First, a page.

# Why does a toroidal coil transformer work - it should not! [closed]

A time variant current through a coil wound around a toroid core will produce a time variant magnetic field within the volume of the toroid, but no field external to that volume. Since a time variant magnetic field propagating in space must be accompanied by a time variant electric field to propagate, there can be no resultant time variant electric field external to the toroid volume either.

Now, make a toroidal transformer by threading a loop of wire through the "donut hole" in the toroid and you will find that an EMF is generated in this secondary loop. If there is no electric or magnetic field in the location of the electrons in the secondary loop, what causes them to move? Distances are too great for the Nuclear strong or weak forces to be in effect and gravitation is too weak; so if there is no electric or magnetic field - what else is there to physically explain the production of the EMF in the secondary loop?

And yes, I understand the mathematics of a time variant field contained within the area bound by the secondary loop - but that is not the issue here - is it!

If a physical field is the mechanism by which a particle at one location (electron in the primary wire) changes the behavior of a second particle at another distant location (electron in the secondary wire), and if there is no field, what is causing the effect? How does the electron "know" it should do anything? What accounts for the motion produced? What caries the information to the secondary wire electrons regarding the movement of the primary wire electrons?

Are we to see physical fields as being merely mathematical constructs with no physical reality behind them? Is there no intuitively understandable physical explanation and reality to "action at a distance"?

To clarify the questions being asked:

1) Is an electromagnetic field a real physical entity or just a mathematical construct - a mere map of action potential vs position without any explanation of cause?

2) Is it not paradoxical to state that an EM field is the means by which one charged particle influences another and to then also state that field theory does not require that the field actually exist at the location of the second particle - ie. no local cause. (Example : the electrons in the secondary wire that are being influenced by the electrons in the primary wire of a toroidal coil? EM theory only requires that there be a changing magnetic field somewhere within the area bounded by the secondary loop, not at the actual location of the secondary loop.)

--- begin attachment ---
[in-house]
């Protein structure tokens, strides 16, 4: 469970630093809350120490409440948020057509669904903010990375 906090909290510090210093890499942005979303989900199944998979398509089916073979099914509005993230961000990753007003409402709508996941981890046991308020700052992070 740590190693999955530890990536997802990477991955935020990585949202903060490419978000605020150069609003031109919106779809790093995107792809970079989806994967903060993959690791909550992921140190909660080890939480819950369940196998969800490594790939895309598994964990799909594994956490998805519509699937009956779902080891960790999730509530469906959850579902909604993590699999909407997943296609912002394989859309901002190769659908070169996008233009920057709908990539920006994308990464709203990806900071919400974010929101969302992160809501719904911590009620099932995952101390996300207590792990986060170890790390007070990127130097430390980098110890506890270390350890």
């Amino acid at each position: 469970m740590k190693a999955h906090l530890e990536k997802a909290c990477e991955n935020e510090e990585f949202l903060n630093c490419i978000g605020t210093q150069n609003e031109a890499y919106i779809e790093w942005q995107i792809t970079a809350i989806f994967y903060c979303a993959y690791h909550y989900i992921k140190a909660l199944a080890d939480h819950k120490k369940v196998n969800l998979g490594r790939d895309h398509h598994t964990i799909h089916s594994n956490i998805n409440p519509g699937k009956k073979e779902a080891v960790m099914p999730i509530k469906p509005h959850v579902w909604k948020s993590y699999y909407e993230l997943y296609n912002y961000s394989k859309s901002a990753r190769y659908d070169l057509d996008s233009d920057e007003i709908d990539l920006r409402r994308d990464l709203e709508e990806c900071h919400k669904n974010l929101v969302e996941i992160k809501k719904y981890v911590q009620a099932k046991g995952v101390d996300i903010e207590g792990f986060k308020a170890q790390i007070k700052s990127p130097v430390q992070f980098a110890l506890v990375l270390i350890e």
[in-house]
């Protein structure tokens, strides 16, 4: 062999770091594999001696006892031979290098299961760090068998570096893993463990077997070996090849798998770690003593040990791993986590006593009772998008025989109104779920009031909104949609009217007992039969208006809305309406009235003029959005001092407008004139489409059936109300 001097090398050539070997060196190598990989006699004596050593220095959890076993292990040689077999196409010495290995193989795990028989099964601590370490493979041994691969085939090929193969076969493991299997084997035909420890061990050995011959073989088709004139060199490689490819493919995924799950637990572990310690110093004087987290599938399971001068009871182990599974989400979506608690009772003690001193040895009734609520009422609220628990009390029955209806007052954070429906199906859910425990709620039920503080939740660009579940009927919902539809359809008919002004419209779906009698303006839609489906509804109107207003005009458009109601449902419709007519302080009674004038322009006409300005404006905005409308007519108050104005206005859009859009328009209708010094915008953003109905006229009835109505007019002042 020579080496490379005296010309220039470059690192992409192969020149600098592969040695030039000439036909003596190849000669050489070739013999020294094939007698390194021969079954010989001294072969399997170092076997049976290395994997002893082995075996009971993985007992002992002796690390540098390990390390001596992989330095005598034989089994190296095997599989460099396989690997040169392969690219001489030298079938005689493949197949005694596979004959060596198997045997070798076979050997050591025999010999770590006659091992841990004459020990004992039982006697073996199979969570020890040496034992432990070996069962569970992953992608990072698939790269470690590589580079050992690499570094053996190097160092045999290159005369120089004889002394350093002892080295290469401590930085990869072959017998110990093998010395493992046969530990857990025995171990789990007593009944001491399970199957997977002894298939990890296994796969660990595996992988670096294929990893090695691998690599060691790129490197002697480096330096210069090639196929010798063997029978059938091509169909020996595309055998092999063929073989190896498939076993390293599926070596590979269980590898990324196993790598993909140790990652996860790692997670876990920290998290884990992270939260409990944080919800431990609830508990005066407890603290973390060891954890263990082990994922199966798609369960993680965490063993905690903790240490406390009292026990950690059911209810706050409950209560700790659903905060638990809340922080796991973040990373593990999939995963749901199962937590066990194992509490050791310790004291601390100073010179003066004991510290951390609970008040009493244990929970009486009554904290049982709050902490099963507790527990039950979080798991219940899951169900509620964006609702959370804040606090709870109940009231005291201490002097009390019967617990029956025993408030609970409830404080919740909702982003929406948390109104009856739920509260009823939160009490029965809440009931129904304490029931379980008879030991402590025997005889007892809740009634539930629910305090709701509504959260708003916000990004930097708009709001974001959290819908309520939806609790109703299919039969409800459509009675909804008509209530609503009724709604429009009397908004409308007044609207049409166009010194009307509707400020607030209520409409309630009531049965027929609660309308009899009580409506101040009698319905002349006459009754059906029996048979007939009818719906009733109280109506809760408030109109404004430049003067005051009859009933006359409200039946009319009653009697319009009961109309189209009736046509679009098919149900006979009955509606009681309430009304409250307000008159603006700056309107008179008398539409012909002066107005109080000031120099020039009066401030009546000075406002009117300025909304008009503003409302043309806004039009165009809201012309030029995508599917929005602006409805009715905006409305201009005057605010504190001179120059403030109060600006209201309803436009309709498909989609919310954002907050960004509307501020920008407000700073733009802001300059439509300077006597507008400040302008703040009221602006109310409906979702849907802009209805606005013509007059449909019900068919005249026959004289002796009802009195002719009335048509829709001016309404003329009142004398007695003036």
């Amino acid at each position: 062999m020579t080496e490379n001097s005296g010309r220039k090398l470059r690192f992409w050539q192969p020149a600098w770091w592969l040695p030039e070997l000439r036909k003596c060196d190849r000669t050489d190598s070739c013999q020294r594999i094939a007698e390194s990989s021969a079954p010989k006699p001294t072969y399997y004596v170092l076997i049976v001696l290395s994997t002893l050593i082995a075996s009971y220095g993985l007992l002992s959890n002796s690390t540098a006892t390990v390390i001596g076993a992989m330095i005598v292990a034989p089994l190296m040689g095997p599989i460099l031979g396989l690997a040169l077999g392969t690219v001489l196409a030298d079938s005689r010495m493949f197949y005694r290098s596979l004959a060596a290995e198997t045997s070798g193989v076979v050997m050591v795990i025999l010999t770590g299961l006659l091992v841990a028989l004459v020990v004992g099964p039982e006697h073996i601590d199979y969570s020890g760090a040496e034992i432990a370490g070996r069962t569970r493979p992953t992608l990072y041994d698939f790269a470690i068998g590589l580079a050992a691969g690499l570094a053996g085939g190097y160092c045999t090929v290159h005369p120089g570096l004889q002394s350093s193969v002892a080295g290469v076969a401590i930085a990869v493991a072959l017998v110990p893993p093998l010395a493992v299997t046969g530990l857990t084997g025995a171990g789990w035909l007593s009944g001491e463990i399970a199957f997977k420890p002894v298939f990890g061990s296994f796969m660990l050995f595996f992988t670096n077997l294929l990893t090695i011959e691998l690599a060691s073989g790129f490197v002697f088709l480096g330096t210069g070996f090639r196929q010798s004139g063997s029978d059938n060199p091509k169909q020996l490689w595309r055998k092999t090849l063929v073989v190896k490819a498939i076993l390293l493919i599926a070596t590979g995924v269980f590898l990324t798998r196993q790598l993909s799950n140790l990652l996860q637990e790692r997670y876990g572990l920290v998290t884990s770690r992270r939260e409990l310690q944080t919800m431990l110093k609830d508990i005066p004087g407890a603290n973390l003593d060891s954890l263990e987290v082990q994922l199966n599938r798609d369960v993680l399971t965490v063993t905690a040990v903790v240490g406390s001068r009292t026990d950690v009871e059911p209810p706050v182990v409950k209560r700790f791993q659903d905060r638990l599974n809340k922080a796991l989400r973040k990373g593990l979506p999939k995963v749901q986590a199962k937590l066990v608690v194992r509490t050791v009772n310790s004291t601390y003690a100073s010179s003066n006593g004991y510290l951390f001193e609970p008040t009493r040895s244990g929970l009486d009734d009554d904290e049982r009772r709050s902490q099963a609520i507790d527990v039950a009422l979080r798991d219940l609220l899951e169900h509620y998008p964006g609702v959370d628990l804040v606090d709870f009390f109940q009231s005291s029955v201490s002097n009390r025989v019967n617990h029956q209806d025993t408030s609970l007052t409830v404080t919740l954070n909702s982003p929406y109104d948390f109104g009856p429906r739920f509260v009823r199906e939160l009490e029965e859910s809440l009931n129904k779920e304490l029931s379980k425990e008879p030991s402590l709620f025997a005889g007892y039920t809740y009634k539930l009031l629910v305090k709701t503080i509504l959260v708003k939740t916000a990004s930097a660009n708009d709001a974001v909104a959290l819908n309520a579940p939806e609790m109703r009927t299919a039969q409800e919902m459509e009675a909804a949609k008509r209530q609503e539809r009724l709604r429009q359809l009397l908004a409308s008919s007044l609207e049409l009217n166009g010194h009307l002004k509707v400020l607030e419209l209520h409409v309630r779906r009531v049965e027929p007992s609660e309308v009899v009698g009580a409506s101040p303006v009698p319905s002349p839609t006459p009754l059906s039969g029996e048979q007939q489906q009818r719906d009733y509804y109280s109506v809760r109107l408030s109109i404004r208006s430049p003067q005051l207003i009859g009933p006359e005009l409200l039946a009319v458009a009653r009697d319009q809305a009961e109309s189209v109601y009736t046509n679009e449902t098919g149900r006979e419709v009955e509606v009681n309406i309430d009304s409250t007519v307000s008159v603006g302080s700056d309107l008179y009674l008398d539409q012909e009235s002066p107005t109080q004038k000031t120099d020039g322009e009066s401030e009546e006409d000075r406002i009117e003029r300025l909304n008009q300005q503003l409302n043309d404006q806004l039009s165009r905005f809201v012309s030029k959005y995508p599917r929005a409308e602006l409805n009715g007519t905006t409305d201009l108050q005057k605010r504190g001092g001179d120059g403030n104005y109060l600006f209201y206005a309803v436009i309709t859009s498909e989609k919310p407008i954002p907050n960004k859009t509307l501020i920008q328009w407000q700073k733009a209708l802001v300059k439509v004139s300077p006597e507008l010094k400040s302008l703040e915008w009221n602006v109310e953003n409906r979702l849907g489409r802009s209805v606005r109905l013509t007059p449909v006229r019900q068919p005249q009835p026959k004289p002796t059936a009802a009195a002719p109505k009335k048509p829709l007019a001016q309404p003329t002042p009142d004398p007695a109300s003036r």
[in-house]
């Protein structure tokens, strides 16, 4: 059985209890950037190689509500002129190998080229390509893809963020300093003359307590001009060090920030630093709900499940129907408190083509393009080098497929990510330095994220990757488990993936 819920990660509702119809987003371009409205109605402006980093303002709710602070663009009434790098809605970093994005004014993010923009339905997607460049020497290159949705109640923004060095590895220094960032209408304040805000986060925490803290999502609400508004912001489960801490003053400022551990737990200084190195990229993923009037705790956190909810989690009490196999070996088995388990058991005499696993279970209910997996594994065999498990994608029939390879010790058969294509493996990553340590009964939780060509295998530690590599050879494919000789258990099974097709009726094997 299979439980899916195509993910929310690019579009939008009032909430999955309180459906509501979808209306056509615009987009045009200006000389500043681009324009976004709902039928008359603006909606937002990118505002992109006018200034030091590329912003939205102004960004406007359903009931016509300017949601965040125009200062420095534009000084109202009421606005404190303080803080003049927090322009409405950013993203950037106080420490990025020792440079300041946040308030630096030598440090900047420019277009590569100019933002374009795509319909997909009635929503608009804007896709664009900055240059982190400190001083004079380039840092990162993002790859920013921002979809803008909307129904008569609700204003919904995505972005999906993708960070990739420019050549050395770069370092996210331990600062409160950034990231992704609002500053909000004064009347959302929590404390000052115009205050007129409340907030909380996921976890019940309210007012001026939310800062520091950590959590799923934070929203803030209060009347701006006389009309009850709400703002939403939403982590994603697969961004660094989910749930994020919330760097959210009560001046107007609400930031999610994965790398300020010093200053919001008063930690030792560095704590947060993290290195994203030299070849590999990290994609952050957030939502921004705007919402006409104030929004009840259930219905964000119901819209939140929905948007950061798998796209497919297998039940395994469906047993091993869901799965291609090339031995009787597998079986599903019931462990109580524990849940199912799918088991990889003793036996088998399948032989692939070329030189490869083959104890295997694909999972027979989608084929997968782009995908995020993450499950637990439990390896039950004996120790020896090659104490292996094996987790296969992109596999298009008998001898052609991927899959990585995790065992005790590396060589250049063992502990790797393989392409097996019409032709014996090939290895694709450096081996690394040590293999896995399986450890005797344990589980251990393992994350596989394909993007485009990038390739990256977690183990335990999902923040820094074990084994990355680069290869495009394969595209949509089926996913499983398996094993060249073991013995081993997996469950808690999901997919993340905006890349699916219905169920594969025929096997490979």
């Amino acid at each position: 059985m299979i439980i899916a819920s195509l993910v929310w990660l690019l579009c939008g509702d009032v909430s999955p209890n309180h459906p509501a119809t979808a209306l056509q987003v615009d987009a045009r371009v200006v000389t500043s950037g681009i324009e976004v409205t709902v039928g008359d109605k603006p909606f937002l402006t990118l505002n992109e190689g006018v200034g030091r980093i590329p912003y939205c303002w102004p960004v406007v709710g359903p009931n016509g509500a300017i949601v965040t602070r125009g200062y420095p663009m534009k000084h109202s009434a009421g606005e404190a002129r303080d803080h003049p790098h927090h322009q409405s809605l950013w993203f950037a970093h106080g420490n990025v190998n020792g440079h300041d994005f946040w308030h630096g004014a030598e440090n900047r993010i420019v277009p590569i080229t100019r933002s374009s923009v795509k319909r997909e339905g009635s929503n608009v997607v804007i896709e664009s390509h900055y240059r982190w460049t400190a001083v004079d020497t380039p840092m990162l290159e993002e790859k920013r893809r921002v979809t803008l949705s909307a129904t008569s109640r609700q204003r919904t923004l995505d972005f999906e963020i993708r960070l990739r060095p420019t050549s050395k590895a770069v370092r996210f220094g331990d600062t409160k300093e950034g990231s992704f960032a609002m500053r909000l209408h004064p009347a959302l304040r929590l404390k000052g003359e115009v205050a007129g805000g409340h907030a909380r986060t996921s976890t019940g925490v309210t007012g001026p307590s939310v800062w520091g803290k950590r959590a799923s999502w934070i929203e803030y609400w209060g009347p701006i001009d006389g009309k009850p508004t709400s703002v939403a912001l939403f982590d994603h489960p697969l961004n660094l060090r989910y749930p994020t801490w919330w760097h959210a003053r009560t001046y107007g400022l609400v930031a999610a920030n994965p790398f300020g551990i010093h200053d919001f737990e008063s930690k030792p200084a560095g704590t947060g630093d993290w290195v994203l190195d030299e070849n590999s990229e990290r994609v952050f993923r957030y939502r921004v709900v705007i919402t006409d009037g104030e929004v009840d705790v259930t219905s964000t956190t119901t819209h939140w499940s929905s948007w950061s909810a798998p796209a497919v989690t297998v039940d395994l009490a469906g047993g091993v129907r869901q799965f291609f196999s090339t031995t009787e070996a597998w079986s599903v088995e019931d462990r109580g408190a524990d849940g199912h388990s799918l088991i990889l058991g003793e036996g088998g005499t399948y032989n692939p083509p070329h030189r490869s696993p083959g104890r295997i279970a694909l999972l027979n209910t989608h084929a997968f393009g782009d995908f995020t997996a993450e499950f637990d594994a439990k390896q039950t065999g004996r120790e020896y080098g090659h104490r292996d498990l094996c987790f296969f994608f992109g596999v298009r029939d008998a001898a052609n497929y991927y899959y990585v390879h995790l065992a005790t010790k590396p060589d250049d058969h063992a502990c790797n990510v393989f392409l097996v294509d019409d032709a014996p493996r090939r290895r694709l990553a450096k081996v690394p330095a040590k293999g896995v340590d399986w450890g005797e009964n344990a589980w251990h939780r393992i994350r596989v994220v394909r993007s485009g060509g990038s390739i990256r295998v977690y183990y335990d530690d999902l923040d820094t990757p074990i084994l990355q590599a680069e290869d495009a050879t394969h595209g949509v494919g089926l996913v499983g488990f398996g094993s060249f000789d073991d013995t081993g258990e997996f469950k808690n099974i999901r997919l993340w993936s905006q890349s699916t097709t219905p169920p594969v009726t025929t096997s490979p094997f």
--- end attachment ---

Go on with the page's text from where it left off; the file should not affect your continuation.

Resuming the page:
3) Does modern physics and field theory in particular require the abandonment of local causation?

## closed as unclear what you're asking by CuriousOne, Gert, ACuriousMind♦, user36790, John RennieJan 6 '16 at 6:35

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• Why would there be no electric field around a toroid???? – CuriousOne Jan 6 '16 at 1:08
• @curious because it's not exactly obvious, how a completely contained magnetic field can influence anything outside the torus. – LLlAMnYP Jan 7 '16 at 1:03
• @LLlAMnYP: The field isn't completely contained. You are welcome to take a voltmeter and a wire and do your own measurements. The complete containment is a fictional explanation which, it seems, leads to the wrong conclusions if taken literally. I do acknowledge that the topology of the toroid is non-obvious, but if a measurement says one thing and a hand-waving explanation says another, then the hand-waving explanation is simply wrong. Maxwell's laws do, of course, predict the correct thing. – CuriousOne Jan 7 '16 at 3:36
• @CuriousOne Surely you wouldn't claim, that the current/electric field in the secondary is driven by the mere leakage of field outside the volume of the primary torus? Moreover, one can get almost arbitrarily close to complete containment of the primary B field by making, say, two windings with opposite circumferential current. I believe, OP is missing the fact, that dB/dt creates an electric field inside the torus, but demands of continuity inevitably mean, that this field extends also outside of it. As I said, this is not an obvious conclusion to jump to. – LLlAMnYP Jan 7 '16 at 13:34